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What Is a Discharge of Debtor?

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  • Written By: Sandi Johnson
  • Edited By: John Allen
  • Last Modified Date: 14 April 2014
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Discharge of debtor is a legal term used in bankruptcy or insolvency proceedings. Under various debt law statutes, when a debtor can no longer pay creditors, the legal system provides a means of canceling the debt and discharging the debtor from further financial obligation. The process for obtaining a discharge of debtor, as well as terms used to describe such a discharge, vary from country to country and jurisdiction to jurisdiction. Legally, discharge of debtor can also mean the release of a debtor by the courts upon completion of specific conditions set forth in bankruptcy or insolvency hearings.

Although debt law varies, generally a discharge of debtor relieves an individual or business of financial liability, as well as eliminating all rights of named creditors regarding collection of named debts. Insolvency or bankruptcy courts issue a permanent court order barring further action by a creditor against a debtor. Rights surrendered by creditors include the right to future collection actions, the right to sell the debt to a debt collection agency, the right to take legal action against an individual debtor for uncollected monies, as well as preventing future communication with debtors regarding a discharged debt.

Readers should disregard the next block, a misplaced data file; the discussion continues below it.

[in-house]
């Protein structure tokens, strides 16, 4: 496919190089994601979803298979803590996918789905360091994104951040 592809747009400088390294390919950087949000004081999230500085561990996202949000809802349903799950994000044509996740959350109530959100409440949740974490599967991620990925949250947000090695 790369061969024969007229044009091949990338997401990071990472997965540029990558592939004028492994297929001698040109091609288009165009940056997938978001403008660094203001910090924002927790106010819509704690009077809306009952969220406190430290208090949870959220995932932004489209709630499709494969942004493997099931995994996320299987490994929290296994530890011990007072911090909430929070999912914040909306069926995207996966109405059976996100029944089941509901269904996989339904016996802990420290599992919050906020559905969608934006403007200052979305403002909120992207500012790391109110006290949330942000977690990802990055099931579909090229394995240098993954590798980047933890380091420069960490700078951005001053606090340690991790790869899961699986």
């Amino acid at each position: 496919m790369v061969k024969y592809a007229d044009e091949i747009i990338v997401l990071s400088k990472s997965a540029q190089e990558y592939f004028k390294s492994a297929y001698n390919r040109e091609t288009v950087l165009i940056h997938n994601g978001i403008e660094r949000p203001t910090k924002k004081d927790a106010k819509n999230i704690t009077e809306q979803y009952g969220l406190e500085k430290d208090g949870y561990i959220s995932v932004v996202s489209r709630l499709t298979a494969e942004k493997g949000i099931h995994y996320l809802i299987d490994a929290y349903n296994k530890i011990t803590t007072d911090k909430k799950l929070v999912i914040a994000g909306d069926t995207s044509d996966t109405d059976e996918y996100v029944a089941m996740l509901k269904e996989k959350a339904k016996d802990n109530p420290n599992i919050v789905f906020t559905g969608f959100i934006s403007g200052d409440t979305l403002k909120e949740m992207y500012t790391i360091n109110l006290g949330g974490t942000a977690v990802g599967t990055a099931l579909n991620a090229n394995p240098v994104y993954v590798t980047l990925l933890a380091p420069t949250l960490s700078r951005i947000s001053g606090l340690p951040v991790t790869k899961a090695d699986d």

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Most courts involved in the insolvency of businesses or individuals, regardless of jurisdiction, require debtors to follow specific financial instructions during court proceedings. Such requirements may last for several weeks or months, depending on the complexity of a particular case and local debt law. Until such time as the court is satisfied that the debtor has reported all assets and debts and until such time as future financial plans, asset distributions, and discharges are approved, the debtor is obligated to follow all court instructions, guidelines, requests, and requirements. Once satisfied, the court may issue a discharge of debtor, which allows an individual or business to resume normal financial operations, including applying for credit, making purchases, or liquidating remaining assets.

In the United States, federal bankruptcy proceedings allow for the discharge of debtor for certain types of financial obligations. A person who files for bankruptcy protection under federal guidelines must choose one of several types of bankruptcy protection. Not all proceedings allow for the complete discharge of all debts. For example, Chapter 7 eliminates all but certain types of debt, such as federal student loans, alimony, or child support. Alternatively, Chapter 11 and Chapter 13 bankruptcies do not erase debt, but rather allow individuals and businesses to restructure debt.

European countries such as France, Spain, England, and Italy have slightly different laws regarding discharge of debtor. Businesses, for example, are often liquidated completely to satisfy debts, rather than simply discharging a debtor's obligation to repay a debt. Around 2005, several European countries began reforming insolvency proceedings, with some allowing for debt discharges without the seizure of assets in an effort to protect jobs and economically viable businesses. Few changes were made to insolvency proceedings for individuals.

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